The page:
Corrine Brown: Wikis


Note: Many of our articles have direct quotes from sources you can cite, within the Wikipedia article! This article doesn't yet, but we're working on it! See more info or our list of citable articles.


From Wikipedia, the free encyclopedia

Corrine Brown

Member of the U.S. House of Representatives
from Florida's 3rd district
Assumed office 
January 3, 1993
Preceded by Charles Bennett

Born November 11, 1946 (1946-11-11) (age 63)
Jacksonville, Florida
Political party Democratic
Children Attorney Shantrel Brown
Residence Jacksonville, Florida
Alma mater Florida A&M University(B.S.),
University of Florida(M.A.), (Ed.S.)
Occupation Politician, College professor
Religion Baptist

Corrine Brown (born November 11, 1946) an American politician, has been a Democratic member of the United States House of Representatives since 1993, representing Florida's 3rd congressional district.[1] The district includes parts of Duval, Clay, Putnam, Alachua, Volusia, Marion, Lake, Seminole, and Orange Counties. She currently serves on the House Transportation and Infrastructure and Veterans Affairs Committees and Chairs the Transportation Subcommittee on Railroads, Pipelines and Hazardous Materials.[2]



Born in Jacksonville, Florida, Brown earned a bachelor of science from Florida A&M University in 1969[3][2] In college she became a member of Sigma Gamma Rho Sorority, one of four African American Greek letter sororities in the United States. She earned a master's degree in 1971 and an educational specialist degree from the University of Florida in 1974. She received an Honorary Doctor of Law degree from Edward Waters College in Jacksonville, and has been on the faculty at the latter two schools and at Florida Community College at Jacksonville.[4]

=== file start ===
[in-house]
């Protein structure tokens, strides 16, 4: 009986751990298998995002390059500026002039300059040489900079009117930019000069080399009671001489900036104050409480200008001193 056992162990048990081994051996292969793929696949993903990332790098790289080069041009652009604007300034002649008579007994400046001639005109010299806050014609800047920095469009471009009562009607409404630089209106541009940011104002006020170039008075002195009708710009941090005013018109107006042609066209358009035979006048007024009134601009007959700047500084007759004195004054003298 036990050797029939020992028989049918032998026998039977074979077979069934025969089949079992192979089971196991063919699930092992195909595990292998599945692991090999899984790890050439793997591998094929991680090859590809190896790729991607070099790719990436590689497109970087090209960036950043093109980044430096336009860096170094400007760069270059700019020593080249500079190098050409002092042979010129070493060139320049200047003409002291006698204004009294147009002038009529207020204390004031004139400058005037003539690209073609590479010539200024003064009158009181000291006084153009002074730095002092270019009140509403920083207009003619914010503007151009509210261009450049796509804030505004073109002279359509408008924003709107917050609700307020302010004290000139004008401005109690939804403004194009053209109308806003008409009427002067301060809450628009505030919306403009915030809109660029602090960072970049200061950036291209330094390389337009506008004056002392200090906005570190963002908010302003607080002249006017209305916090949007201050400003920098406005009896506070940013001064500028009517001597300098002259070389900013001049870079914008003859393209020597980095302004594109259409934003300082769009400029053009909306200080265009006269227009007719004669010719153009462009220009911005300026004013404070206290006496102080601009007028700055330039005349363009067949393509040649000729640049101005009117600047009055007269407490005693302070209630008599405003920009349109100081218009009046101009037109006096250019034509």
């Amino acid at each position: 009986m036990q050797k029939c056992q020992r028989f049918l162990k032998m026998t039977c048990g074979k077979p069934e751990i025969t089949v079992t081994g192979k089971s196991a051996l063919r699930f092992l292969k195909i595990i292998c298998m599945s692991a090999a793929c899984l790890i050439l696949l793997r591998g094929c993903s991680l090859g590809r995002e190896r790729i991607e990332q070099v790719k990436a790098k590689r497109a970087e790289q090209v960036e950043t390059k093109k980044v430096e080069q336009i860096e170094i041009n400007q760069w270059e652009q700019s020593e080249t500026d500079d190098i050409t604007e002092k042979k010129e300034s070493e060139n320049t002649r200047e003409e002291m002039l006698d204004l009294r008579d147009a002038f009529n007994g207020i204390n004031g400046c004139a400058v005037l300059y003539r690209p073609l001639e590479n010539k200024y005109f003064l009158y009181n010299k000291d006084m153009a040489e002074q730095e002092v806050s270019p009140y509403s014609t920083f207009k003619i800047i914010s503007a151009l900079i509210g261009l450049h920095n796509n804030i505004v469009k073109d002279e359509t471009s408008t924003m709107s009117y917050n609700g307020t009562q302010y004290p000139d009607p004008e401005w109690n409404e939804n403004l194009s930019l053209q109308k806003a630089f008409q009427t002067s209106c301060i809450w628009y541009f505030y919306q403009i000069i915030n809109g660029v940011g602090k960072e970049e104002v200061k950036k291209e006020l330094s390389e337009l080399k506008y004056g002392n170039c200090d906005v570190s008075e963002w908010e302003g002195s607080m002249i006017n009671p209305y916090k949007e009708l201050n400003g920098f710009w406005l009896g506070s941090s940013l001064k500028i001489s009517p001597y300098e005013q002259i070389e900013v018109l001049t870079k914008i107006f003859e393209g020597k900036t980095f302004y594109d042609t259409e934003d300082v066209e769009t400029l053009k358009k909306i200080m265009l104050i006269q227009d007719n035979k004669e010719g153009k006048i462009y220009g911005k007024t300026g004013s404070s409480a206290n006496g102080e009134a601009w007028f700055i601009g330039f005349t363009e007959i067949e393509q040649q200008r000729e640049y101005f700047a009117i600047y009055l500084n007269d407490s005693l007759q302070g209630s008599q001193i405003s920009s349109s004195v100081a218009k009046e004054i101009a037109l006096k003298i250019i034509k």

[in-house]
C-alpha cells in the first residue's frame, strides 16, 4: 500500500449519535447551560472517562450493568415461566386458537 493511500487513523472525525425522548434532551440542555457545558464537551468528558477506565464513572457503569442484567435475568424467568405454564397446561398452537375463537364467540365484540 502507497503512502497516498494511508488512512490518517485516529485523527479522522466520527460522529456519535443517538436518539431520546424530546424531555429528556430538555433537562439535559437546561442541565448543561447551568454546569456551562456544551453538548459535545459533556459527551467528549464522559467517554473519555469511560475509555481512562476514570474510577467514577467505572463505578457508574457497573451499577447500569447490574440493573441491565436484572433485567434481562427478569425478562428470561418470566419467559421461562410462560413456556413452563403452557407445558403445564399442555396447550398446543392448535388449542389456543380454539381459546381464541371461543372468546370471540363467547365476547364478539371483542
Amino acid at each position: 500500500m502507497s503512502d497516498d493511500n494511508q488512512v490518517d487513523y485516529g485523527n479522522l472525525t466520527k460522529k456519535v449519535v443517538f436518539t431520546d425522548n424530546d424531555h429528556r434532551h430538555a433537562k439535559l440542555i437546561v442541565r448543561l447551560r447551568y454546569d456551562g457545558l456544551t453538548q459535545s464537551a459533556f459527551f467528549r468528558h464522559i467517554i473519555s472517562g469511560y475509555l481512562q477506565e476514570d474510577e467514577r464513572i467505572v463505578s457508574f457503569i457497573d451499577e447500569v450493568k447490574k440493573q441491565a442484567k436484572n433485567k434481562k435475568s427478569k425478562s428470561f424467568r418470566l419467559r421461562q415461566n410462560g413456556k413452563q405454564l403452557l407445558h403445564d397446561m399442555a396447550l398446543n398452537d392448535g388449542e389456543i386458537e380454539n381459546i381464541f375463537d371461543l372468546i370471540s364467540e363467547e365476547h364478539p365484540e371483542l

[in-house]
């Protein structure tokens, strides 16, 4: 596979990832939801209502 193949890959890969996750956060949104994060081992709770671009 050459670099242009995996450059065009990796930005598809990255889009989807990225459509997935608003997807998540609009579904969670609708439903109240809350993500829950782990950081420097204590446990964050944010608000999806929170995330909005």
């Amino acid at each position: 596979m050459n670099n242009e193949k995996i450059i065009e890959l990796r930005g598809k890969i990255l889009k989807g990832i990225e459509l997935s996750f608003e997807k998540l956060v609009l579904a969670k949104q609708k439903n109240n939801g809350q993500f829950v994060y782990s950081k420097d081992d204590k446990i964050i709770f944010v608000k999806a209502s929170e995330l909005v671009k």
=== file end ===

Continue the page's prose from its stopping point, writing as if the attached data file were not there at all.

Before entering government at the national level, Brown served in the Florida House of Representatives for ten years beginning in 1982. She gaining wide recognition in the Jacksonville area, and served as a delegate to the 1988 Democratic National Convention.[citation needed]

After the 1990 census, the Florida legislature carved out a new Third Congressional District in the northern part of the state. This district was designed to enclose an African-American majority within its boundaries. A horseshoe-shaped district touching on largely African-American neighborhoods in Jacksonville, Gainesville, Orlando, and Ocala,[5] the Third District seemed likely to send Florida's first African-American to Congress since Reconstruction, and Brown decided to run.[6]

Brown faced several candidates in the 1992 Democratic primary, but the strongest opponent to emerge was Andy Johnson, a white talk radio host from Jacksonville. Brown defeated Johnson in the primary and in a two-candidate runoff, and went on to win the general election in November 1992.[7]

In 1995, the boundaries of the Third District were struck down by the Supreme Court due to their irregular shape.[8] One of the main instigators of the lawsuit that led to the redistricting was Brown's old political rival, Andy Johnson. Brown railed against the change, complaining that "[t]he Bubba I beat [Johnson] couldn't win at the ballot box [so] he took it to court," as she was quoted as saying in the New Republic. Although the district lines were redrawn, Brown still won the 1996 election.[9]

Brown has enjoyed some of her strongest support from religious leaders, organized labor and the sugar industry.[5][10][11]

Political controversies

In her 2003-2005, Brown cosponsored legislation regarding civil rights and foreign relations. She also participated in Michael Moore's "Slacker" college voter drive tour.

On the first day of early voting for the 2004 General Election, Brown, with several supporters, stood on the steps of the entrance of the Duval County Supervisor of Elections headquarters, an early voting site, and began passing out a "pseudo-ballot," directing people to vote for only Democratic candidates and Florida amendments that should pass. It was not until noon that Brown and her supporters moved to the mandatory fifty feet away from the entrance. Brown stated her intention had been to increase awareness of early voting, and that she had not knowingly violated the fifty feet rule.[12]